It turns out that the MySpace rocket went straight to Rupert Murdoch and News Corp, in what was at the time, a somewhat controversial acquisition. We were now part of a newly formed business unit at News Corp, called Fox Interactive Media, which was to be anchored by MySpace, and filled out with a mish-mash of other online properties that News Corp was acquiring for eye-popping amounts.
Once the dust settled, it was back to business as usual. And business as usual for me in the new regime, was a role as a Business Development Manager. Specifically, this meant selling what remained of our affiliate ad products, to legacy publishing partners on a revenue share basis. A role and product-set that did not fit AT ALL into the master Fox Interactive plan. Within weeks of the acquisition, it became fairly evident that News Corp would soon be putting any Intermix assets not called "MySpace", onto the chopping block fairly soon.
So after being part of three companies and two acquisitions in the span of just ten months, I decided to be proactive and make a change.
Marketing Manager - May 2006 to October 2006
For me (as well as a few others), the road from a crumbling Focalex/Intermix/Fox Interactive media, led directly up Route 93 north to Prospectiv Direct.
Prospectiv was home to Eversave.com, and a suite of products (affiliate, rev-share ad products) that were near perfectly aligned with the types of things I had been working on for the past few years. In fact, at the time, there were maybe four or five companies in the entire country doing this particular brand of affiliate marketing, so the fact that Prospectiv was just 15 minutes away (the other companies were out of state), made this move feel almost preordained.
My job as Marketing Manager at Prospectiv Direct was, as the name suggests, direct. I was to sell in CPA and co-registration offers to publisher partners on a rev-share basis, and I got a salary plus commission, based on my rate of success.
For years I had played within the sales department while deftly avoiding being a proper "sales guy", but now, despite the "Marketing Manager" title, I was a sales guy. I was cold calling, tracking my numbers, and really feeling it when I'd make or miss my goals. It sucked.
And compounding the general suckiness of being a sales guy, I was continually dealing with ding-dong web publishers, who were getting rich off of the ad products I was pushing. While I was busting my ass chasing small commissions, the guys on the other end of the conversation were making hacky coupon and sweepstakes websites, arbitraging traffic, and raking in six-figures a month, while only "working" two hours a day.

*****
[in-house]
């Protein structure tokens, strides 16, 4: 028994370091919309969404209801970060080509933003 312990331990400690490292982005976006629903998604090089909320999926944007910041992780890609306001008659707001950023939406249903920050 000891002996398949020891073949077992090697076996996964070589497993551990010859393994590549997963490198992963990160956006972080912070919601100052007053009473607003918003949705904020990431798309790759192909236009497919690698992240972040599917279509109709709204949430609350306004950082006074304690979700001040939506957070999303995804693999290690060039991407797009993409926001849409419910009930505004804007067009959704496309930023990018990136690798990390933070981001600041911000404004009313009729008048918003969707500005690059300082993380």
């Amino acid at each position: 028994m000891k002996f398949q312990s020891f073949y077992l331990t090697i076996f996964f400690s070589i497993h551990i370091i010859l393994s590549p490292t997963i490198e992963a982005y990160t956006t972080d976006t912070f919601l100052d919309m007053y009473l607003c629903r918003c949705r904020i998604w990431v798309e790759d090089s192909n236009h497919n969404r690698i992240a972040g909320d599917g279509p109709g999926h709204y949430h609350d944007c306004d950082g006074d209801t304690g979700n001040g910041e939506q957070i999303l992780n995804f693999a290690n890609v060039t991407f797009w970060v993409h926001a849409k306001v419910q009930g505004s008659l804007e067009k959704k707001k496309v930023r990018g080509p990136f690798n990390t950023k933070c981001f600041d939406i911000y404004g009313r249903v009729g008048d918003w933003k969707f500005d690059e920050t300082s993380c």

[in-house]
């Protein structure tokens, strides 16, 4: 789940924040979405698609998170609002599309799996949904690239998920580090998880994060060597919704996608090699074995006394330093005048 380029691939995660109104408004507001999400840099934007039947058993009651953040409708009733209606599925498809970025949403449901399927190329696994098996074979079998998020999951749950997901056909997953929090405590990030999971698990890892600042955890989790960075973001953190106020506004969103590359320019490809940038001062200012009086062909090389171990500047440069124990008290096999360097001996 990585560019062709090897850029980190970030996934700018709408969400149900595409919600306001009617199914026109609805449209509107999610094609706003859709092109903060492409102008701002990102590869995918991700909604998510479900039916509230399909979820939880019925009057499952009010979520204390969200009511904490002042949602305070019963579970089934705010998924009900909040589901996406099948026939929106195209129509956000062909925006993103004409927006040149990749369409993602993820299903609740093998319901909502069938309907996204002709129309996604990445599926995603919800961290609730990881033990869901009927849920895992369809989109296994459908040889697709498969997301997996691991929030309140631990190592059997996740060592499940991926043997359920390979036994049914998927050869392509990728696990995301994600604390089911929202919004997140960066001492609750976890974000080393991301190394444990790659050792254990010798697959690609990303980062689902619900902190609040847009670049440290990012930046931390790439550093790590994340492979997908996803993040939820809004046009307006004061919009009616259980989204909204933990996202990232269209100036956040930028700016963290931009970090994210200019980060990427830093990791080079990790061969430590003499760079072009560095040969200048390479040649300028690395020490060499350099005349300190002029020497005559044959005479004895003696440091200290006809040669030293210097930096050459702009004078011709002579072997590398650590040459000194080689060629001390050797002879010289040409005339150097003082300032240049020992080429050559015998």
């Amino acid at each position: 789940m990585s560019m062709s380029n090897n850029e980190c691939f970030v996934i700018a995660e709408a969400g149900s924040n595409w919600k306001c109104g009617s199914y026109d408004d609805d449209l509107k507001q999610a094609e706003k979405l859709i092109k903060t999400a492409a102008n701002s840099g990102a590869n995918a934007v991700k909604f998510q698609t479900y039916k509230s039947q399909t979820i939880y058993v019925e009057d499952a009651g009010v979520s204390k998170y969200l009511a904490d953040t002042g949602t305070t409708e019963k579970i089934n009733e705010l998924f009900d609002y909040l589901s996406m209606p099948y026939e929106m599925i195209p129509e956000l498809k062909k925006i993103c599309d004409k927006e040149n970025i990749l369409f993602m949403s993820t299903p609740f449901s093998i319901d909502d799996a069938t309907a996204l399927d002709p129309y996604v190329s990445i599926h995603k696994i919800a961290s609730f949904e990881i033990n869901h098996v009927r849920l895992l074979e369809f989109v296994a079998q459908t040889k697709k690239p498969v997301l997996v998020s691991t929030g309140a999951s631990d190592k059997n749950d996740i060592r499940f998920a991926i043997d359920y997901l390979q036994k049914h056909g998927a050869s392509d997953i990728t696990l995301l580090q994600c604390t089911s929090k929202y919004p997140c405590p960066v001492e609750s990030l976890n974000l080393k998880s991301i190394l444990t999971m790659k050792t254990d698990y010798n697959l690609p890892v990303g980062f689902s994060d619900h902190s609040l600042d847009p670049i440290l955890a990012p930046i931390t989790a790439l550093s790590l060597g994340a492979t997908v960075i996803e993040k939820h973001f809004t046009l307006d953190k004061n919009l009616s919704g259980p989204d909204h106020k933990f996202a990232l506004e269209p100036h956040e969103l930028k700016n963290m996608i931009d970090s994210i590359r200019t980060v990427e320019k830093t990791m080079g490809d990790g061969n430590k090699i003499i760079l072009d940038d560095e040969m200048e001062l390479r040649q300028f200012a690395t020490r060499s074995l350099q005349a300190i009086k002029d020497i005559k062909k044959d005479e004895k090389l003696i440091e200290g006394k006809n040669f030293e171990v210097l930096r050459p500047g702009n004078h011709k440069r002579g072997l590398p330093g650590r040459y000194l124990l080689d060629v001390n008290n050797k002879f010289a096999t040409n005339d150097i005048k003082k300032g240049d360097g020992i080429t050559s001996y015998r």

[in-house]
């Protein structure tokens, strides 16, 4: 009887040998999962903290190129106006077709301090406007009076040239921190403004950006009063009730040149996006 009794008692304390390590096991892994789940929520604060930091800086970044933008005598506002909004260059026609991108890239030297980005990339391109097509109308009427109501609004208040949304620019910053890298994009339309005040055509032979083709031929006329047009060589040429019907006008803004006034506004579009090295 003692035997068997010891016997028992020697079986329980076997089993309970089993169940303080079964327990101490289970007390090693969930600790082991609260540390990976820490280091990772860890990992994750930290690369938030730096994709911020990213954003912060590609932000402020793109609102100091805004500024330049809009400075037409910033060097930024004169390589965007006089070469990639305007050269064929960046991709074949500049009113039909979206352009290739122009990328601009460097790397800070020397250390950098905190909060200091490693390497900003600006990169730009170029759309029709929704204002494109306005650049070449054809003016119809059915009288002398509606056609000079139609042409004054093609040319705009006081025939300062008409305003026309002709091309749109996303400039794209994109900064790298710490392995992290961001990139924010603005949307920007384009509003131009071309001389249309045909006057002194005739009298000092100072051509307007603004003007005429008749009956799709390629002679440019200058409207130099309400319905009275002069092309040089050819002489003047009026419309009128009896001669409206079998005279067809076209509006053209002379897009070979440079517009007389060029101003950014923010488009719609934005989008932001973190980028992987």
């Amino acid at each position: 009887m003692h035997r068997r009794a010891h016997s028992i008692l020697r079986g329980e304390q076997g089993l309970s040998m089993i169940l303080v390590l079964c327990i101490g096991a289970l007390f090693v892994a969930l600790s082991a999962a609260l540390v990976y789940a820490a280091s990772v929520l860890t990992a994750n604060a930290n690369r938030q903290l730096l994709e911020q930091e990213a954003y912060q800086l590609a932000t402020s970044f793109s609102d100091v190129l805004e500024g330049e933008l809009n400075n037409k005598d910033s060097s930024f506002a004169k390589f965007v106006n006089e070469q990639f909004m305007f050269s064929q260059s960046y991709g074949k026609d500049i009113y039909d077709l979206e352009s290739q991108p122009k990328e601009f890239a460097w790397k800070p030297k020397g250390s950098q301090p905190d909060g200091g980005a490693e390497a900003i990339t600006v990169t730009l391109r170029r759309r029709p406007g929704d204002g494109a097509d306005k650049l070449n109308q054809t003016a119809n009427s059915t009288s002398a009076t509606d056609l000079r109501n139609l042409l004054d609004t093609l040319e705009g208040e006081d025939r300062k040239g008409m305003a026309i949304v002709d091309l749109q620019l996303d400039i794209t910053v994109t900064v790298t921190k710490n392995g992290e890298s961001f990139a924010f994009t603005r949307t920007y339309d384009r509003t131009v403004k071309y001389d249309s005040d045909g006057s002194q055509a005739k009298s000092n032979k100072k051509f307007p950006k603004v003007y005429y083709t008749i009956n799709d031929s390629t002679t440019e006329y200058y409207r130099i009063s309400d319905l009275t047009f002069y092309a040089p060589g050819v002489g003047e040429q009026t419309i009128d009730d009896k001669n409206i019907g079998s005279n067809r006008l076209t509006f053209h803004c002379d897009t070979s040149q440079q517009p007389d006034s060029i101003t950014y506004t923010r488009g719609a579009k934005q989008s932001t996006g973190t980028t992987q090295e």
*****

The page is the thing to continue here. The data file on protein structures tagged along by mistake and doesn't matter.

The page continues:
Clearly I was on the wrong side of this equation.
Around the same time, my friend (and former Focalex CEO) Seth, was returning from some time off after selling his company, and looking for his next venture. Over a few dinners, we talked about these arbitrage websites, how the model worked, what the numbers looked like, and where we thought the opportunity was.
It didn't take long before we decided to go for it. I'd leave Prospectiv, Seth would fund the move, and we'd set up shop as a publisher.
Director of Business Development & Ad Operations - 2006 to 2010
I distinctly remember day one of Pangea Media. Seth and I, sitting in a Finnish coffee shop in Jamaica Plain (called "Sweet Finnish"), looking over our laptops, kind of starting from a blank page.
Sketching assumptions and estimates over drinks was one thing, but turning those assumptions and estimates into a functioning and profitable company, was another.
We decided to start in the sweepstakes game, and setup a really simple website called AtomicRewards.com. We plugged in some of the rev-share ad products I had previously been selling, and we turned live some modest search buys to get the traffic flowing. The idea was simple - make money in the spread. Spend $1 on getting a user to enter our sweepstakes, then try to squeeze out $1.50 in revenue via a series of co-registration ads along the way - scaling what worked, and pivoting away from what didn't.
Things moved pretty slowly at first - a few hundred dollars here and there as we got our feet steady. But the whole system was pretty automated (by design), and didn't take much in the way of hands-on man-hours. So while AtomicRewards.com was ramping up, we looked to diversify and test out other products.
Having convinced a developer friend (also from Focalex) to come join us as employee number three, we now had full-time engineering talent at our disposal. We dedicated this resource to building out a community-based quiz/survey/polling website called Quibblo.com. The idea here (again, really broad sketch idea), was to build a better lead-generation mousetrap. Our entire company was based on the premise that we could buy cheap traffic and turn it into valuable leads for advertisers. And our working theory was that quizzes would be a great way to grease the skids and get more people to willingly fill out forms and provide information that we could in turn sell to advertisers.
While this theory ultimately turned out to be right in a big way, we didn't have our "ah-ha" moment, for some time. Quibblo began attracting users from day one, all of them more than willing to fill out nearly anything we put in front of them. Unfortunately, these users were all teens, and thus worthless to us and to our model. We had lots of traffic, and no one that could buy it.
It wasn't until we combined the sweepstakes and quiz mechanics in a more deliberate way, that things really took off.